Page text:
Demographic Transition and Minimalism

SF: discuss futuristic sci-fi series, ideas, and crossovers.

Moderator: NecronLord

Post Reply
User avatar
NecronLord
Harbinger of Doom
Harbinger of Doom
Posts: 27288
Joined: 2002-07-07 06:30am
Location: The Lost City

Demographic Transition and Minimalism

Post by NecronLord » 2020-09-14 06:24pm

So, this comes up often enough on this board that it's worth having a dedicated discussion.

Complaints of Minimalism in the context of Star Wars makes sense, Star Wars is a massive Space Opera, inspired by EE Smith and Asimov, in the context of works that were being written before human geography really tended to predict any slow down in human reproduction rate; humans, and near humans, would spread out with ever increasing population because that's a sensible extrapolation from the boom of the industrial era. Or when discussing the warhammer setting, where cities are routinely dozens to a continent miles-high cindercones of industrial decay where people sleep in hab-rooms seven foot long. When you're trying to work out a population for Coruscant or Trantor or Hive Primus then often this implies that numbers of people must be very high indeed - these are settings where we have a lot of facts that indicate high populations should be the norm.

But it occasionally gets thrown around as a criticism of smaller populations in things like Star Trek, for instance we sometimes say it's silly or implausible that say, Centauri Prime has a population of only three billion or that the Federation only has a few hundred starships, or that all the Time Lords could live in a few domed cities. The thing is, these settings often have nothing in particular that indicates that they should be especially numerous.

There's no concrete fact that forces human population to expand, populations in the real world tend to grow or decline based on the ratio of children replacing each generation; throughout most of history we have had populations with a rate of children surviving to adulthood of greater than two per woman, but this is hasn't remained so; several real world populations have experienced a decline since the 60s and the introduction of reliable contraception, comparatively easy vasectomy old-age security programmes, and other factors that have reduced the number of children per family and increased the number of childless couples.

The Demographic Transition Model of human population, which predicts this, isn't necessarily universal and it doesn't mean that a far future population can't have a high population - some versions have a population that returns to a slow rise with a sufficiently high human development - e.g. when people have the time and resources to raise more children they tend to do so, and this can't account for major changes in population that aren't seen in the real world, e.g. immortality/resurrection, the use of cloning or something like that, but I'd contend it's worth considering.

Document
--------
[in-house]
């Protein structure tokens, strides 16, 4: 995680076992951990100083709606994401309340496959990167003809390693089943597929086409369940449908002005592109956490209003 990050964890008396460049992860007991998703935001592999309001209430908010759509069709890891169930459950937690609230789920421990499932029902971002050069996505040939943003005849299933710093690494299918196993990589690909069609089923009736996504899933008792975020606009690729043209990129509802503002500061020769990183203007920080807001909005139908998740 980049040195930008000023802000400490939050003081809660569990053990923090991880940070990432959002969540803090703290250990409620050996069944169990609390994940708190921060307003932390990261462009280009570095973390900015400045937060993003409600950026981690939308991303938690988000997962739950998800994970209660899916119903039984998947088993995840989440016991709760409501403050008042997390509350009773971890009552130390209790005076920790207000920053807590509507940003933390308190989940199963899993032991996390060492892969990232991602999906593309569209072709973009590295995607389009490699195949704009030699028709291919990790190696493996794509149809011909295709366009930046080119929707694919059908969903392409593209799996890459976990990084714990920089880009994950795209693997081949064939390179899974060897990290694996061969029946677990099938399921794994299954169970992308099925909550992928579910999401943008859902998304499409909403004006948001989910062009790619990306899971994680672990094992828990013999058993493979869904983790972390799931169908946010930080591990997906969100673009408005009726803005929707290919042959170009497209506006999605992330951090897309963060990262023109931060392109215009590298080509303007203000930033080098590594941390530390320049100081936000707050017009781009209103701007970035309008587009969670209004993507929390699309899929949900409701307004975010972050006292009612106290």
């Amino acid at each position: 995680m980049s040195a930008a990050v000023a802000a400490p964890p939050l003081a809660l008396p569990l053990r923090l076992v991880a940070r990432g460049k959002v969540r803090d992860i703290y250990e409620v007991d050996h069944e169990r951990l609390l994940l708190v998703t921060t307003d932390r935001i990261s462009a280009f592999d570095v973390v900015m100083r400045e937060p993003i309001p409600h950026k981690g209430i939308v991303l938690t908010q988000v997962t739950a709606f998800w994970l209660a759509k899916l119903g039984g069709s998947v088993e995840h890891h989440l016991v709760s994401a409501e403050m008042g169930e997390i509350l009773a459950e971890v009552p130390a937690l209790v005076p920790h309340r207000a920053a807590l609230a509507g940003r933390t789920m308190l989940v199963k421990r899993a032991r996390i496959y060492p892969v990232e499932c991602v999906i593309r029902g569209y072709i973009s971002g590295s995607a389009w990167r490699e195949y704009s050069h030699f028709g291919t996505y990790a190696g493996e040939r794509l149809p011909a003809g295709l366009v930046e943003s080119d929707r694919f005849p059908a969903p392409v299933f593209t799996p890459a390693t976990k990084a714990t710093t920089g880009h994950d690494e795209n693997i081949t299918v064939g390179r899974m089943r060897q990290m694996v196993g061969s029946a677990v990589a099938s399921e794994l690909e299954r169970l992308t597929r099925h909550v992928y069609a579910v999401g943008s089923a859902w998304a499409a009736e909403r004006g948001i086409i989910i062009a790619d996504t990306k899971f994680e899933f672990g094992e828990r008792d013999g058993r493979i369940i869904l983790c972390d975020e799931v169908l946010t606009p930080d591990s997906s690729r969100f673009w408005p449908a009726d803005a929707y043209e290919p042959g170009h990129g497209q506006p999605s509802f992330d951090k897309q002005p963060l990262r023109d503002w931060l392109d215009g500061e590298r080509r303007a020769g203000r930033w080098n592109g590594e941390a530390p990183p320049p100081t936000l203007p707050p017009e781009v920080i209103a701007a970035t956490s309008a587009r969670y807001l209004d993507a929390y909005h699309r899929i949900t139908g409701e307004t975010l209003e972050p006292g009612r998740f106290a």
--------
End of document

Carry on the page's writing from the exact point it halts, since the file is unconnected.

With a reproduction rate anywhere below 1 child per person, after centuries - for Centauri Prime, for instance, or Romulus in ST Picard - billions of people might be expected, millions of years of a rate near to 1/per person and you end up with things like Stargate Atlantis' Ancients having had relatively few city-ships their civilization was based on, or the Time Lords living on one planet with a few cities, looking positively reasonable. These cultures might have no reason to build ringworlds or thousands of starships, especially if those ships aren't totally automated.

Is there any pressing reason that we should expect any space opera to have huge populations in the future?
Superior Moderator - BotB - HAB [Drill Instructor]-Writer- Stardestroyer.net's resident Star-God.
"We believe in the systematic understanding of the physical world through observation and experimentation, argument and debate and most of all freedom of will." ~ Stargate: The Ark of Truth

User avatar
Jub
Sith Marauder
Posts: 3966
Joined: 2012-08-06 07:58pm
Location: British Columbia, Canada

Re: Demographic Transition and Minimalism

Post by Jub » 2020-09-14 09:37pm

I think we need to factor in the why of current slow growth rates in modern capitalist 1st world nations and see if they apply to sci-fi settings.